R&D perfbrmanceof firms may alsodepend upon whetherthe firm is outwardorientedor not and if yes the degree and mode of outward As firms of developingcountriestend to have orientation. An outward oriented firm is one limited research capabilities to develop their which seesnot only domestic market but also indigenoustechnologicalcapabilities,they resort externalmarket as an important avenuefor its to imports of technologies from abroad. A growth and expansion.It can serve the external domestic firm can import technologicalinputs market throughexport or outward direct investlike plantandmachineryandfurtherit canacquire ment.In a knowledge-intensive segmentof global knowledgethrough technologyand know-hov" market like pharmaceutical, the export agreements.How are these embodied and dis- competitiveness increasinglylies in consciously embodiedchannelsof technologyimportsrelated created firm-specific knowledge like better to own in-houseR&D activityof thefirm? To the quality, innovative design and marketing by extentthat imports of foreign technologyrequire incurring greaterR&D expenses.Therefore.the further R&D on the part of importing entity to exporrinrensity(EXPOINT)of a flrm is expecred absorb. adapt and assimilate the imported to affect favorably its R&D activity. Braga and knowledgeto local conditions,it may stimulate Willmore [ 991] for Brazil andKumar and Saqib local knowledge-creating activities.It is also [1996]and Kumar andAgarwal[2000]for India possiblethat the relationshipwill be dominated have found that diversification of firms into by substitutionwhen availabilityand useof for- internationalmarketssignificantlyincreases both eign technologydiscourageandhencesubstitute theirprobabilityto do R&D andability to do R&D R&D activity of receiving firms. The natureof moreoutof totalsales.Whentheoutwardoriented R&D determineswhetherthe relationshipwill be firm choosesto servetheexternalmarketthrough complementaryor a substitutingtype. If R&D the mode of foreign direct investment, the activity is mainly of an adaptivetype as assumed industrialorganisationtheory suggeststhat such by Lall [1983] and Katrak [1985] for R&D internationaloperationof firms can be possible activity in Indian manufacturingthen a comple- only when it possessedsome monopolistic mentaryrelationshipcanbe postulated. Previous advantages conf'erring on it somesuperiorityover studieson Indian manufacturingpredominantly l o c a l r i v a l s i n t h a r m a l k e r . 'T h e R & D i s a n indicatea complementaryrelationshipbetween importantchannelof accumulating monopolistic importsof foreigntechnologyand R&D activit./ advantages and thereforefirms aspiringto go for of domestic firms [Lall, 1983; Katrak, 1985, internationalproductionare likely to undertake 1990;Kumar, 1981;Siddharthan,1988;Deolal- R&D activity.Lall [1983] documentedrhar rhe ikarandEvenson, 1989;Basant,1997;Kumarand proprietaryadvantages of Indian firms operating Agarwal, 20001. To test the impact of foreign overseas activitymainlydependupontheirability technologyon local R&D activity of Indian to reproduce a giventechnology, assimilating and pharmaceutical firms,the studyhasincludedtwo adaptingto local raw materialsor operating Imports of Foreign TechnoLogt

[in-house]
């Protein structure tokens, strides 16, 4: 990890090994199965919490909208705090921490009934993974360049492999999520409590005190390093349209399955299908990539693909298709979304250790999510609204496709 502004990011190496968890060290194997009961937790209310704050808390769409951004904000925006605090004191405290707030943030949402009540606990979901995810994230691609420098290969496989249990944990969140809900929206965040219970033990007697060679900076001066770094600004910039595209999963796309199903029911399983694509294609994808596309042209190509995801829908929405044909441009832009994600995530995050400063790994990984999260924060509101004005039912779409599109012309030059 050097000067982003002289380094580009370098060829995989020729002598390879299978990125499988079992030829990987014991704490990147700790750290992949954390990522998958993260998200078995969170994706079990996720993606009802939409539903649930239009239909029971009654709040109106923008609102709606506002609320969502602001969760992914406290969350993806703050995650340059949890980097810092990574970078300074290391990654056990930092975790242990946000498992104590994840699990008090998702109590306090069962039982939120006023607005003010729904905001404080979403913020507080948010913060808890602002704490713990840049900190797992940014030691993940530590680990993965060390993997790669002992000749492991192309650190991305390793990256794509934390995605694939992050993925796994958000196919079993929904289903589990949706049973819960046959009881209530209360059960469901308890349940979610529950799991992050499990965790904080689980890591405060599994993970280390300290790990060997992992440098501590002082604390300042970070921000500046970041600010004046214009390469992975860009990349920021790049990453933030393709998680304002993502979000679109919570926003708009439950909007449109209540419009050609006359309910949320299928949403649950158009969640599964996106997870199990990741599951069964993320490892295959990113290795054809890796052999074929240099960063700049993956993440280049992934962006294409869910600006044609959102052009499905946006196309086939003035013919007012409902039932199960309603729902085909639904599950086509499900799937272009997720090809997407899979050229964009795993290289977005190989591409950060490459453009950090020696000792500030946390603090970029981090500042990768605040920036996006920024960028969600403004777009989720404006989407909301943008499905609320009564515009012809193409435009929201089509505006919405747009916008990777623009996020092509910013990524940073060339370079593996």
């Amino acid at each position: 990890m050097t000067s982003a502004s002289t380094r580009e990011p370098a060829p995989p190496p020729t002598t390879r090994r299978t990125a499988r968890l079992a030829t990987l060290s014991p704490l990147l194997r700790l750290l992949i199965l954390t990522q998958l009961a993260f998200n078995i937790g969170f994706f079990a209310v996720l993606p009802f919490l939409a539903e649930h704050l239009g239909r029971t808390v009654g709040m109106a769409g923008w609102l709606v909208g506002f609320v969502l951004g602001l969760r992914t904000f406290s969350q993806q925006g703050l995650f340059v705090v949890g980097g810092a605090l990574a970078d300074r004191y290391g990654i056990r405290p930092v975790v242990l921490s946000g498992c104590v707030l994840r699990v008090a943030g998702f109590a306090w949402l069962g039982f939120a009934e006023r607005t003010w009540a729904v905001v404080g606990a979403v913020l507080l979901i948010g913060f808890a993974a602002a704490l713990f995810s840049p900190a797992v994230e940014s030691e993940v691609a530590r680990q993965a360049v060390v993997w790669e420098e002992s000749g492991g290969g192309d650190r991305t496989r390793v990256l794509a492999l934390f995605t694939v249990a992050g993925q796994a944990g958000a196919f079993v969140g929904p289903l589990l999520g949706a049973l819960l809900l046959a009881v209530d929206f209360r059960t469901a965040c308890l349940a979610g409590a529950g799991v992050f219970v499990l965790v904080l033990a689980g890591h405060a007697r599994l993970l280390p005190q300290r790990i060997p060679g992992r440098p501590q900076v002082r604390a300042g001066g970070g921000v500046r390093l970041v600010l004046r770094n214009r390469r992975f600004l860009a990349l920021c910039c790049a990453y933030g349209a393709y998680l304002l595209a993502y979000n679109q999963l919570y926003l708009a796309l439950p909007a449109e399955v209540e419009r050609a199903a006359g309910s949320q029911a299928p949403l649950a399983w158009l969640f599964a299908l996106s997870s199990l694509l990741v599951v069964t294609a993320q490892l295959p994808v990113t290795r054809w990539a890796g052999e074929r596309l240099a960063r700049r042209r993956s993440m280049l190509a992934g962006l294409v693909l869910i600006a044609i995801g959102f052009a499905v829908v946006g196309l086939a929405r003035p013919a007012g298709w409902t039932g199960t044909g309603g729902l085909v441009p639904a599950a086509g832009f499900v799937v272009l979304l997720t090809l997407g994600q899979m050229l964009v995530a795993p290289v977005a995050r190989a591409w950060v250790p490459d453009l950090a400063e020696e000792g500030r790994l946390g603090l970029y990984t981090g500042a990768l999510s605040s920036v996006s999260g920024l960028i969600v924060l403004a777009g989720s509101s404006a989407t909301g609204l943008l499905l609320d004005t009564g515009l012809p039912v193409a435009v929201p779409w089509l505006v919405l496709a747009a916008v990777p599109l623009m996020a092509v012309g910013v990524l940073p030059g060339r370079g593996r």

voL. l1 No. I



conditionsfatherthanpushingbackthe frontiers large proportionof R&D, accountinglbr more of knowledge. Several other studies on the thanone-thirdof Singapore'stotal R&D spendthird-worldMNEs (TWMNET)suchason Korean ing. However,even in the caseof Singaporeit MNEs [Kumar and Kim, 1984; Euh and Min, was found that the R&D activitiesconductedby 1 9 8 6 1o, n H o n g K o n g M N E s l C h e n , 1 9 8 3 ] ,o n foreign companiesarerarely of basicresearchor ArgentineMNEs [Katz and Kosacoff,1983]and even applied researchand are generally less on BrazilianMNEs [Villela, 1983] suggestthar advancedthan at corporateheadquarters[Amsthe technologicalstrengthof developingcoun- denet al.,200I I. Therefore, a negativecoefficient tries' MNEs lies in their ability in local adapra- fbr the foreign dummy (FDUM) has been tions and modificationsand sometimeslittle postulated in themodel. improvements ol' imported technologies. Therefbre,literature on TWMNEs indicate that IntangibLeAssetsof Firms flrms undertakingdirect investmentabroadfrom developing countries have strengthenedtheir R&D activity of a firm canbe arguedto depend technologicalcapabilitiesby undertakingR&D positively on the intangibleassets(1NASSE7)of mainly in the natureof adaptation,assimilation the firm. Firms with superiorintangibleassetsin and improvementsof foreign technologies. The the form of trademarks,brands,copy-rightsand study thus postulateda positive relationship consumergoodwill are likely to invesi more in between the variable of outward investmenl R&D as their brandsuperiorityenablethem to (OINV) and R&D performance. better appropriatereturns from their innovative activity. Brand loyalty gives the firm required Ownership monopolypowerto undertakeR&D andmeetthe pref'erences of a more informed consumertoday. In the case of ownership of the firm the working hypothesisis that theforeignfirms spend Firru Age relativelylower thanwhat domesticfirms spend on R&D. It is arguedthat fbreign affiliates tend Technologicalcapacitybuilding by a firm is to do little R&D becausethey havecaptiveaccess an incrementaland cumulativeprocess,which to the laboratoriesof their parents situated in requiresthat the firm must accumulateknowlhomecountry.This hypothesis hasbeentestedby edge,skills, learning,operatingknow-how and severalstudiesin India IKumar,1987;Kumarand experiencethat supportcontinuouschangesand Saqib, 1996; Kumar and Agarwal, 20001and improvementsin productionprocess,products overwhelmingevidence suggeststhat foreign and procedures[Bell and Pavitt, 1992;Aw and firms in Indian manufacturinghave done signif- Batra,19981.A firm learnsfiom pastproduction icantly less R&D than their domesticcounter- experiences andusestheseaccumulated learning parts.Many studieson the internationalisation of for further technological improvement.ThereinnovativeactivitiesalsosuggestthatMNEs tend fore, firm age(ACE) as a proxy for accumulated to conductlittle R&D outsidetheir home base experience and technological learning is fPateland Pavitt, 1995;Pateland Vega, 19991. hypothesised to affect R&D performanceposiAmsden [2001] in a study on major developing tively. countriesof EastAsia and Latin Americafound that themore the fbreign ownershipthe lessis the Profit Margins depthand breadthof R&D. Among developing countriesSingaporestandsout to be an outlierin GiventhefactthatR&D activityinvolveshuge the sense that MNE affiliates had undertaken resouroe capabiiityon thepartof innovatingfirm,